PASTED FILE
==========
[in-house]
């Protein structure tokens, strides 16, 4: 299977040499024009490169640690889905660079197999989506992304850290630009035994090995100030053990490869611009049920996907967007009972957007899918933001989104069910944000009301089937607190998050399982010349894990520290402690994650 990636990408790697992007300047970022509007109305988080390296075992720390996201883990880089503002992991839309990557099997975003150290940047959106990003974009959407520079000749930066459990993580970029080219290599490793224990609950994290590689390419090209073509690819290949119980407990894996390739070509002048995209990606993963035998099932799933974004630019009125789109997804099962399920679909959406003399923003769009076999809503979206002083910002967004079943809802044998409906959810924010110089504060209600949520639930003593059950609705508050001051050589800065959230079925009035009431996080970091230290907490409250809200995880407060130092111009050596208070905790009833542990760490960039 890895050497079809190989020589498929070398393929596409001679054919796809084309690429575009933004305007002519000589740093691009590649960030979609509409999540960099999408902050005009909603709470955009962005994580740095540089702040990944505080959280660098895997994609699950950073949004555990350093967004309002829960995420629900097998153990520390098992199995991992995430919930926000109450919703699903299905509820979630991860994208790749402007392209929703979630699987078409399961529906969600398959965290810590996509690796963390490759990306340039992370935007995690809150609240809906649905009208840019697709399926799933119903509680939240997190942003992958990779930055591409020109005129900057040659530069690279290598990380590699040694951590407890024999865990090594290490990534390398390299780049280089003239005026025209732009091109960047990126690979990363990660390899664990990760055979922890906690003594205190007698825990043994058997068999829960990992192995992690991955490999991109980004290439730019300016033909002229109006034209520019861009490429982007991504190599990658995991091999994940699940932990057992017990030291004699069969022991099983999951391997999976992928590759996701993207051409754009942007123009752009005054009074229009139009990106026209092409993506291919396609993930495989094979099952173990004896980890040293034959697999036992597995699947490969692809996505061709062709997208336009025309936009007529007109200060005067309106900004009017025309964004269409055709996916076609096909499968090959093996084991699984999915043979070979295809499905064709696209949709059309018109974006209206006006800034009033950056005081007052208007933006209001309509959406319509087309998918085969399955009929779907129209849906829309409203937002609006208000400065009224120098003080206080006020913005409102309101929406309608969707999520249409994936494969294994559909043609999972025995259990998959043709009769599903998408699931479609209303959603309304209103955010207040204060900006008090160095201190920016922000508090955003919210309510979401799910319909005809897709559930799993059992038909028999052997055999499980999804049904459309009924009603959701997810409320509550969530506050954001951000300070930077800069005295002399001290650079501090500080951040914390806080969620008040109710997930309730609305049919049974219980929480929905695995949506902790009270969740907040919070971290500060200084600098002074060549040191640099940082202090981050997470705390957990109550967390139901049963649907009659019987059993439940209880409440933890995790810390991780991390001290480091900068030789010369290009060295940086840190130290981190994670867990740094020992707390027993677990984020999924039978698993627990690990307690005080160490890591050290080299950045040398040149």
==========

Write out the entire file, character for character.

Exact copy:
[in-house]
């Protein structure tokens, strides 16, 4: 299977040499024009490169640690889905660079197999989506992304850290630009035994090995100030053990490869611009049920996907967007009972957007899918933001989104069910944000009301089937607190998050399982010349894990520290402690994650 990636990408790697992007300047970022509007109305988080390296075992720390996201883990880089503002992991839309990557099997975003150290940047959106990003974009959407520079000749930066459990993580970029080219290599490793224990609950994290590689390419090209073509690819290949119980407990894996390739070509002048995209990606993963035998099932799933974004630019009125789109997804099962399920679909959406003399923003769009076999809503979206002083910002967004079943809802044998409906959810924010110089504060209600949520639930003593059950609705508050001051050589800065959230079925009035009431996080970091230290907490409250809200995880407060130092111009050596208070905790009833542990760490960039 890895050497079809190989020589498929070398393929596409001679054919796809084309690429575009933004305007002519000589740093691009590649960030979609509409999540960099999408902050005009909603709470955009962005994580740095540089702040990944505080959280660098895997994609699950950073949004555990350093967004309002829960995420629900097998153990520390098992199995991992995430919930926000109450919703699903299905509820979630991860994208790749402007392209929703979630699987078409399961529906969600398959965290810590996509690796963390490759990306340039992370935007995690809150609240809906649905009208840019697709399926799933119903509680939240997190942003992958990779930055591409020109005129900057040659530069690279290598990380590699040694951590407890024999865990090594290490990534390398390299780049280089003239005026025209732009091109960047990126690979990363990660390899664990990760055979922890906690003594205190007698825990043994058997068999829960990992192995992690991955490999991109980004290439730019300016033909002229109006034209520019861009490429982007991504190599990658995991091999994940699940932990057992017990030291004699069969022991099983999951391997999976992928590759996701993207051409754009942007123009752009005054009074229009139009990106026209092409993506291919396609993930495989094979099952173990004896980890040293034959697999036992597995699947490969692809996505061709062709997208336009025309936009007529007109200060005067309106900004009017025309964004269409055709996916076609096909499968090959093996084991699984999915043979070979295809499905064709696209949709059309018109974006209206006006800034009033950056005081007052208007933006209001309509959406319509087309998918085969399955009929779907129209849906829309409203937002609006208000400065009224120098003080206080006020913005409102309101929406309608969707999520249409994936494969294994559909043609999972025995259990998959043709009769599903998408699931479609209303959603309304209103955010207040204060900006008090160095201190920016922000508090955003919210309510979401799910319909005809897709559930799993059992038909028999052997055999499980999804049904459309009924009603959701997810409320509550969530506050954001951000300070930077800069005295002399001290650079501090500080951040914390806080969620008040109710997930309730609305049919049974219980929480929905695995949506902790009270969740907040919070971290500060200084600098002074060549040191640099940082202090981050997470705390957990109550967390139901049963649907009659019987059993439940209880409440933890995790810390991780991390001290480091900068030789010369290009060295940086840190130290981190994670867990740094020992707390027993677990984020999924039978698993627990690990307690005080160490890591050290080299950045040398040149």